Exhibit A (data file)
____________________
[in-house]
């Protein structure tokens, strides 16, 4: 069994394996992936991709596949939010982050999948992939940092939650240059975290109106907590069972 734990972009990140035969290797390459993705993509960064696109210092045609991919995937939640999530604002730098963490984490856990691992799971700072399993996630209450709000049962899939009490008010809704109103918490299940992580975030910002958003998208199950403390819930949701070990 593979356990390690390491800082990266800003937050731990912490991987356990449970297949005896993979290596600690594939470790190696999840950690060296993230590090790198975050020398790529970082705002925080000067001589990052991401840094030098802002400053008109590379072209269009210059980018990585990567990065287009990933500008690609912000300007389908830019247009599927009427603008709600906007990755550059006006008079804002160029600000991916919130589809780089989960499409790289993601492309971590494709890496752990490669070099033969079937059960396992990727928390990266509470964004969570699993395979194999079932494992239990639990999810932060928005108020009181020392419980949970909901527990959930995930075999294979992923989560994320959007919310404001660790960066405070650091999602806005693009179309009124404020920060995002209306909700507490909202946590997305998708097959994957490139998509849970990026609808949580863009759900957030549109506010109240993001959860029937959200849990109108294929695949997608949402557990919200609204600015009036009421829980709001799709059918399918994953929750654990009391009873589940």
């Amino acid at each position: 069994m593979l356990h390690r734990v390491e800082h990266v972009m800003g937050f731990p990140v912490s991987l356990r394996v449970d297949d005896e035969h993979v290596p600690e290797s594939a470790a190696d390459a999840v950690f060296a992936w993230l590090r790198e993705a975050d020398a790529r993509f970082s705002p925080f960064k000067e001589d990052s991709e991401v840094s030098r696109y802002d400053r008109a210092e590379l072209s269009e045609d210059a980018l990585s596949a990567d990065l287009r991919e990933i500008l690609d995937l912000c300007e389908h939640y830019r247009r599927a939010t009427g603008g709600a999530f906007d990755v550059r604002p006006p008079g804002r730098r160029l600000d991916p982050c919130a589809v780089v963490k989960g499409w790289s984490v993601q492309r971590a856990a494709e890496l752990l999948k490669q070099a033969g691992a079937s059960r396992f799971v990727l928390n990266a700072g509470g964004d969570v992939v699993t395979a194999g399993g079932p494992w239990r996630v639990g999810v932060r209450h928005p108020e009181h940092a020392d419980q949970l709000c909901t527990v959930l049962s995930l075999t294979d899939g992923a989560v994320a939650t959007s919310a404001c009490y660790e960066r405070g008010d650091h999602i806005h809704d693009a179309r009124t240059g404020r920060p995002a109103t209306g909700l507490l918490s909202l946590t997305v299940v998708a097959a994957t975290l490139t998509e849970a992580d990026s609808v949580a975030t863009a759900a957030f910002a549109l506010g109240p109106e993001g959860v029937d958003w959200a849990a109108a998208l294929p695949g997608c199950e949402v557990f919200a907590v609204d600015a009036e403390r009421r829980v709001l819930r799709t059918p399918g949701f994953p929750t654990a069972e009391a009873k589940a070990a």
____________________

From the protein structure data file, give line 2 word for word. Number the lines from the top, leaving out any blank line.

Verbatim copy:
């Protein structure tokens, strides 16, 4: 069994394996992936991709596949939010982050999948992939940092939650240059975290109106907590069972 734990972009990140035969290797390459993705993509960064696109210092045609991919995937939640999530604002730098963490984490856990691992799971700072399993996630209450709000049962899939009490008010809704109103918490299940992580975030910002958003998208199950403390819930949701070990 593979356990390690390491800082990266800003937050731990912490991987356990449970297949005896993979290596600690594939470790190696999840950690060296993230590090790198975050020398790529970082705002925080000067001589990052991401840094030098802002400053008109590379072209269009210059980018990585990567990065287009990933500008690609912000300007389908830019247009599927009427603008709600906007990755550059006006008079804002160029600000991916919130589809780089989960499409790289993601492309971590494709890496752990490669070099033969079937059960396992990727928390990266509470964004969570699993395979194999079932494992239990639990999810932060928005108020009181020392419980949970909901527990959930995930075999294979992923989560994320959007919310404001660790960066405070650091999602806005693009179309009124404020920060995002209306909700507490909202946590997305998708097959994957490139998509849970990026609808949580863009759900957030549109506010109240993001959860029937959200849990109108294929695949997608949402557990919200609204600015009036009421829980709001799709059918399918994953929750654990009391009873589940």